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Live Healthy Heart Care

The UnitedHealthcare Heart Care program works to provide members with information on heart attack and heart failure to help them better understand these conditions, symptoms, some treatments used, and how they can be prevented. Our mission is designed to help members with those conditions stay as healthy as possible.

What is a Heart Attack?

Information found on this page about heart attacks is available from the American Heart Association1. The medical term for a heart attack is myocardial infarction (or MI). A heart attack occurs when the blood supply to the heart muscle is partially or entirely blocked off. The blockage is usually from the buildup of plaque, a fat-like substance generally caused by high cholesterol.

Warning Signs...
The most common warning signals of a heart attack:

  • Uncomfortable pressure, fullness, squeezing, or pain in the center of the chest lasting more than a few minutes
  • Pain spreading to the shoulders, neck, or arms
  • Chest discomfort with lightheadedness, fainting, sweating, nausea, or shortness of breath

Less common warning signs of a heart attack are:

  • Unusual chest, stomach, or abdominal pain
  • Nausea or dizziness
  • Shortness of breath and difficulty breathing
  • Unexplained anxiety, weakness, or fatigue
  • Heart fluttering, cold sweat, or paleness

Things you should know...
There are medications that have been proven effective in preventing a second heart attack. These medications are called beta-blockers.

After someone has a heart attack, the heart tries to make up for its weakened pumping action by beating faster, which puts more strain on the heart. A beta-blocker is a type of medication that blocks the heart’s tendency to beat faster. Beta-blockers are often used together with other medications, including aspirin, to reduce the chances of a second heart attack.

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What is Heart Failure?

Heart failure, or chronic heart failure (CHF) is a condition in which the heart is unable to pump enough blood to meet the body’s needs. CHF usually develops gradually as a result of a problem with the heart, such as a heart attack, high blood pressure, cholesterol build-up in the blood vessels, and diabetes. Some other causes can be alcohol abuse, severe emphysema, and rheumatic fever.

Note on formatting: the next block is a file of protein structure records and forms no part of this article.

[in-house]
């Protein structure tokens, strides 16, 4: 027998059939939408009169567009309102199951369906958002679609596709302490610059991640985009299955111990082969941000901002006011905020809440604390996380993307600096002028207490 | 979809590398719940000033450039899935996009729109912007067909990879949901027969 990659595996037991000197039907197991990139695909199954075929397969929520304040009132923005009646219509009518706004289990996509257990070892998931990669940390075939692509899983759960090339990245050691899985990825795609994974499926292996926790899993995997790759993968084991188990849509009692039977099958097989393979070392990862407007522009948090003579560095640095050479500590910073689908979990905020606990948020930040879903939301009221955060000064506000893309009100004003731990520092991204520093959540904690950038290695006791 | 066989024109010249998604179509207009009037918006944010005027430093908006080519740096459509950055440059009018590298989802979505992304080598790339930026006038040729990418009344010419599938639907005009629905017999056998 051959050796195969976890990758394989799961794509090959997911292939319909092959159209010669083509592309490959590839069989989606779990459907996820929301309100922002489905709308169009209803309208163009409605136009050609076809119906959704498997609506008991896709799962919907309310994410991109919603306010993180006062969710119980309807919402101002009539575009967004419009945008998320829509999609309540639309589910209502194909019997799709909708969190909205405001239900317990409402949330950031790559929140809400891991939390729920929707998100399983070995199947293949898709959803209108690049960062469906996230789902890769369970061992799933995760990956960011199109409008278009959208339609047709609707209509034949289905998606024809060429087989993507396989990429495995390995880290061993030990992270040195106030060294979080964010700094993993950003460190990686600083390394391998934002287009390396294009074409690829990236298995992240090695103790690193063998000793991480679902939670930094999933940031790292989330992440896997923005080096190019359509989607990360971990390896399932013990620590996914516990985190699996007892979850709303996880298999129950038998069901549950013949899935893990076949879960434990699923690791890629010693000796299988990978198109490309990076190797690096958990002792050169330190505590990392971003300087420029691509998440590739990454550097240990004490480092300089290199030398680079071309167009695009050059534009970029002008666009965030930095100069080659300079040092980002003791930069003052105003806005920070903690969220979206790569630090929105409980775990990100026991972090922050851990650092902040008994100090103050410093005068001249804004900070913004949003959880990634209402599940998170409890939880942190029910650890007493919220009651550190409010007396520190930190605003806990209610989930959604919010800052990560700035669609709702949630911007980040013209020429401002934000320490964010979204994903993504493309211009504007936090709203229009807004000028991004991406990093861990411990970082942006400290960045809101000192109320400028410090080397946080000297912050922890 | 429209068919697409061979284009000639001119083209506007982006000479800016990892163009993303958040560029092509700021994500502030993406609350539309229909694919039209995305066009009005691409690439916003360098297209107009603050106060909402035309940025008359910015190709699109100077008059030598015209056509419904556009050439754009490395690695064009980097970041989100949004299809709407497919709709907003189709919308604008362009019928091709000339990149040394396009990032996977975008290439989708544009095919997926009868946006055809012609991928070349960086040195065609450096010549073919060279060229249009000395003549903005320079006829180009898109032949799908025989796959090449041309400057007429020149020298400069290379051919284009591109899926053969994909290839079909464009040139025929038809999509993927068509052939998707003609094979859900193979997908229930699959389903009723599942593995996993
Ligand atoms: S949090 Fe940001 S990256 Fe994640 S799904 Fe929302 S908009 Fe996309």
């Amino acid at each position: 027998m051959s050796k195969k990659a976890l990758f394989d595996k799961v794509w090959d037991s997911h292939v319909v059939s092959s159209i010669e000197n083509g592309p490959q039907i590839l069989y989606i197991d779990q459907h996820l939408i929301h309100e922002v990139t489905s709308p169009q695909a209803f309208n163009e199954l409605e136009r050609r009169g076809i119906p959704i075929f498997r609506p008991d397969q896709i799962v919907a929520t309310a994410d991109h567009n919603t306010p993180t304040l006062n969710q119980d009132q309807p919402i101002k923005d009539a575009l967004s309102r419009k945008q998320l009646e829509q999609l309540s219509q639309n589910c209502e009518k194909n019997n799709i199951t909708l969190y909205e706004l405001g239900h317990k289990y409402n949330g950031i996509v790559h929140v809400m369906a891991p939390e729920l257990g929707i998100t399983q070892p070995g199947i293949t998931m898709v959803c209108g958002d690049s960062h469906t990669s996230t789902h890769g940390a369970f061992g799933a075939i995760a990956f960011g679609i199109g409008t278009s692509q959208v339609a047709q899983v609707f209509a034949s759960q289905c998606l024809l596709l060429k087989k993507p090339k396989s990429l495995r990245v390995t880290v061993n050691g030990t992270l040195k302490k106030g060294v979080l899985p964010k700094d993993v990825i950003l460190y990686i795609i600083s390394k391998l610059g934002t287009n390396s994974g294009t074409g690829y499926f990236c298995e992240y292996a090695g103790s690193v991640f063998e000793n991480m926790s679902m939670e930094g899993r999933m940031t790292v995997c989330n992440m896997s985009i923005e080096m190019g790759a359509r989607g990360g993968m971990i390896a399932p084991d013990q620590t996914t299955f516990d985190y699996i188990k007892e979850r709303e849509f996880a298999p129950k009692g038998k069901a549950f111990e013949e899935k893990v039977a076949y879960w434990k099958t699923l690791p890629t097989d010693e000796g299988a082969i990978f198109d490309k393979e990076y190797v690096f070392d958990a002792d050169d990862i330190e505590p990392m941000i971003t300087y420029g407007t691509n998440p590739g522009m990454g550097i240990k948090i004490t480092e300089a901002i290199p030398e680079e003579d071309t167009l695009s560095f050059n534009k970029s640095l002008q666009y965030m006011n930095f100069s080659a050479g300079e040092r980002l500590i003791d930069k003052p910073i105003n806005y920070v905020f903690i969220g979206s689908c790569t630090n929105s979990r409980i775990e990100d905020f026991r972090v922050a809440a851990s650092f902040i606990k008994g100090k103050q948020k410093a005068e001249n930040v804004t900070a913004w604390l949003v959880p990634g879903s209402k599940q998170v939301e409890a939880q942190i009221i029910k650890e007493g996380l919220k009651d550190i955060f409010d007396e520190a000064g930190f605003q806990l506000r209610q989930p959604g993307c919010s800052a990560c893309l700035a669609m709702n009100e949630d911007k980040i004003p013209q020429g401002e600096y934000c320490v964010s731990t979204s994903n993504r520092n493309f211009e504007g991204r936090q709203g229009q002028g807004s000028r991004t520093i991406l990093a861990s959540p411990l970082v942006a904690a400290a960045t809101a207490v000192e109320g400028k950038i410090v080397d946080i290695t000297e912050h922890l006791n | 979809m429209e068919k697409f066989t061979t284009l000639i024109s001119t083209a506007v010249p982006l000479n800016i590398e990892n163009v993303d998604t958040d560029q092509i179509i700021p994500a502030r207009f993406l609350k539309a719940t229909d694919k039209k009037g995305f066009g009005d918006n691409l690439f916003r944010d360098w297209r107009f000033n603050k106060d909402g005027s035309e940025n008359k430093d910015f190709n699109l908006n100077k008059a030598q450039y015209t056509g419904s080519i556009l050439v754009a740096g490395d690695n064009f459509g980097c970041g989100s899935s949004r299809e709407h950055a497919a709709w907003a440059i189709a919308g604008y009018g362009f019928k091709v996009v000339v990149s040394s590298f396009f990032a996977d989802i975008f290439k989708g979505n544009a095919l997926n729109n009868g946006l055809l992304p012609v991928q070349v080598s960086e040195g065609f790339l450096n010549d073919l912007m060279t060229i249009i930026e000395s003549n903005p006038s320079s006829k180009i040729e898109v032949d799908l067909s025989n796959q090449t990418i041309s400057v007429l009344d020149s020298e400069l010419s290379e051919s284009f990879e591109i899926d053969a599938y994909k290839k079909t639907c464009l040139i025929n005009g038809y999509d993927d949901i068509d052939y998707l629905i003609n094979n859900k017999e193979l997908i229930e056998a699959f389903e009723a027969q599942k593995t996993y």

Approximately five million Americans are living with heart failure. CHF affects all ages, but it is more common in people over the age of 65. While CHF is a serious and chronic condition, it can be controlled with medications, diet, and an exercise program recommended by a health care provider.

Warning Signs...
At times, heart failure can worsen rapidly. It’s important that you contact your doctor if you have one or more of the symptoms listed below:

  • Shortness of breath, especially during mild activity or when at rest
  • Swollen feet, ankles, and legs (edema)
  • Fatigue, weakness, dizziness, or fainting
  • Feeling of suffocation while sleeping
  • Weight gain with abdominal swelling, pain, and tenderness
  • Frequent dry, hacking cough, especially when lying down

Things you should know...
Ask your doctor about ACE inhibitors and beta-blockers. ACE inhibitors have been proven to slow the progression of heart failure. These drugs decrease the heart's workload. Beta-blockers are also used for mild to moderate heart failure and often with other drugs such as the ACE inhibitors.

Read our Heart Failure Newsletter (English) / (en Español)

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Do You Know Your Own Risk Factors?

Certain risk factors can increase your risk of heart disease, and in some cases, a stroke. The more risk factors you have, the greater your chances of having a heart attack or stroke. Some risk factors, such as gender, race, family medical history, or previous heart attack or stroke, are beyond your control. But there are also risk factors you can control, treat, or prevent.

These include:

  • Smoking and secondhand smoke
  • High cholesterol
  • High blood pressure
  • Physical inactivity
  • Obesity
  • Diabetes

Other factors that may add to your risk of heart attack or stroke include:

  • Stress
  • Hormonal factors
  • Birth control pills
  • Excessive alcohol
  • Tobacco and illegal drugs

Follow the advice of your physician or health care professional. Your treatment plan may include medications, diet, and exercise programs.

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1American Heart Association, www.americanheart.org.


Heart Failure
Welcome Letter (English and Spanish)
Disease Management Member Rights & Responsibilities (English and Spanish)
Heart Health Action Plan (English)
Heart Health Action Plan (Spanish)
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Managing Your Cholesterol
Adult Vaccine Brochure
"Commit to Quit" Smoking Cessation Booklet
"Living Well with Heart Failure," for a copy please call 1-800-369-2704, option 4


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